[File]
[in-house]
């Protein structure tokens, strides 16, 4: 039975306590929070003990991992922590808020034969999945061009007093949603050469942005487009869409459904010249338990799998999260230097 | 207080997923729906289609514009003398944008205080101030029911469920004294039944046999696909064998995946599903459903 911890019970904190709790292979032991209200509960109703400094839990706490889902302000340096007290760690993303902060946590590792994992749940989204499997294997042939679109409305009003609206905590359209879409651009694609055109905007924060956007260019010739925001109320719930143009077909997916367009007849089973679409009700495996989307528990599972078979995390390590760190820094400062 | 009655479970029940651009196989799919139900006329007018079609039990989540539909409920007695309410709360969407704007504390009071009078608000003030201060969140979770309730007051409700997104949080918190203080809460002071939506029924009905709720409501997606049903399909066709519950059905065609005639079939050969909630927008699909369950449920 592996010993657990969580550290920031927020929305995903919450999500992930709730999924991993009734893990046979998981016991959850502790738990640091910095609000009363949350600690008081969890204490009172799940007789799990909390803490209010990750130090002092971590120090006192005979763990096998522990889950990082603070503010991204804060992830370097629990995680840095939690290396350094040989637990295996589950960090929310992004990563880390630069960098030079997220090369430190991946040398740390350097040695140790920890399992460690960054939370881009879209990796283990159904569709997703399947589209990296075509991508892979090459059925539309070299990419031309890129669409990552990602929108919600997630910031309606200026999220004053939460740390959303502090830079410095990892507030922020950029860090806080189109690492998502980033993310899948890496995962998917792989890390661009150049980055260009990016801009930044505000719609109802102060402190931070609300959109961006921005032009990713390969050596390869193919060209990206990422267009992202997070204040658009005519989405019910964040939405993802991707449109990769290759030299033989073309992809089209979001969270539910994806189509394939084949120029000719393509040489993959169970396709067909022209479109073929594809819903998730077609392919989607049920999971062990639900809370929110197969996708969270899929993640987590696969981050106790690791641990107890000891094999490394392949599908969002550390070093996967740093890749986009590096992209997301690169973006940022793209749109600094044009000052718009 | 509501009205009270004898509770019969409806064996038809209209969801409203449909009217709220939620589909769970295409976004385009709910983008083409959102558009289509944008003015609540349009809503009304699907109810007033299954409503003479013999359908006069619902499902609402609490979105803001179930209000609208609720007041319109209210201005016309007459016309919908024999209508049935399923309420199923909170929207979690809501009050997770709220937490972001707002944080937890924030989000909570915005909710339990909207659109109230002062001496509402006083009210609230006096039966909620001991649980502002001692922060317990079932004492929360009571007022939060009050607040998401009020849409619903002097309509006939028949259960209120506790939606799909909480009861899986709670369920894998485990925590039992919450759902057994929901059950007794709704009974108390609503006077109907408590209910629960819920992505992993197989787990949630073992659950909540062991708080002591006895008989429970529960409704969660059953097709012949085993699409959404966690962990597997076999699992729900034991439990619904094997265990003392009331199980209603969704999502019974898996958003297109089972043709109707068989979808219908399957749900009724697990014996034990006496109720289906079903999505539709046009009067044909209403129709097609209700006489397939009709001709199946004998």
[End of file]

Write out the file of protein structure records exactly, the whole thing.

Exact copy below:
[in-house]
């Protein structure tokens, strides 16, 4: 039975306590929070003990991992922590808020034969999945061009007093949603050469942005487009869409459904010249338990799998999260230097 | 207080997923729906289609514009003398944008205080101030029911469920004294039944046999696909064998995946599903459903 911890019970904190709790292979032991209200509960109703400094839990706490889902302000340096007290760690993303902060946590590792994992749940989204499997294997042939679109409305009003609206905590359209879409651009694609055109905007924060956007260019010739925001109320719930143009077909997916367009007849089973679409009700495996989307528990599972078979995390390590760190820094400062 | 009655479970029940651009196989799919139900006329007018079609039990989540539909409920007695309410709360969407704007504390009071009078608000003030201060969140979770309730007051409700997104949080918190203080809460002071939506029924009905709720409501997606049903399909066709519950059905065609005639079939050969909630927008699909369950449920 592996010993657990969580550290920031927020929305995903919450999500992930709730999924991993009734893990046979998981016991959850502790738990640091910095609000009363949350600690008081969890204490009172799940007789799990909390803490209010990750130090002092971590120090006192005979763990096998522990889950990082603070503010991204804060992830370097629990995680840095939690290396350094040989637990295996589950960090929310992004990563880390630069960098030079997220090369430190991946040398740390350097040695140790920890399992460690960054939370881009879209990796283990159904569709997703399947589209990296075509991508892979090459059925539309070299990419031309890129669409990552990602929108919600997630910031309606200026999220004053939460740390959303502090830079410095990892507030922020950029860090806080189109690492998502980033993310899948890496995962998917792989890390661009150049980055260009990016801009930044505000719609109802102060402190931070609300959109961006921005032009990713390969050596390869193919060209990206990422267009992202997070204040658009005519989405019910964040939405993802991707449109990769290759030299033989073309992809089209979001969270539910994806189509394939084949120029000719393509040489993959169970396709067909022209479109073929594809819903998730077609392919989607049920999971062990639900809370929110197969996708969270899929993640987590696969981050106790690791641990107890000891094999490394392949599908969002550390070093996967740093890749986009590096992209997301690169973006940022793209749109600094044009000052718009 | 509501009205009270004898509770019969409806064996038809209209969801409203449909009217709220939620589909769970295409976004385009709910983008083409959102558009289509944008003015609540349009809503009304699907109810007033299954409503003479013999359908006069619902499902609402609490979105803001179930209000609208609720007041319109209210201005016309007459016309919908024999209508049935399923309420199923909170929207979690809501009050997770709220937490972001707002944080937890924030989000909570915005909710339990909207659109109230002062001496509402006083009210609230006096039966909620001991649980502002001692922060317990079932004492929360009571007022939060009050607040998401009020849409619903002097309509006939028949259960209120506790939606799909909480009861899986709670369920894998485990925590039992919450759902057994929901059950007794709704009974108390609503006077109907408590209910629960819920992505992993197989787990949630073992659950909540062991708080002591006895008989429970529960409704969660059953097709012949085993699409959404966690962990597997076999699992729900034991439990619904094997265990003392009331199980209603969704999502019974898996958003297109089972043709109707068989979808219908399957749900009724697990014996034990006496109720289906079903999505539709046009009067044909209403129709097609209700006489397939009709001709199946004998």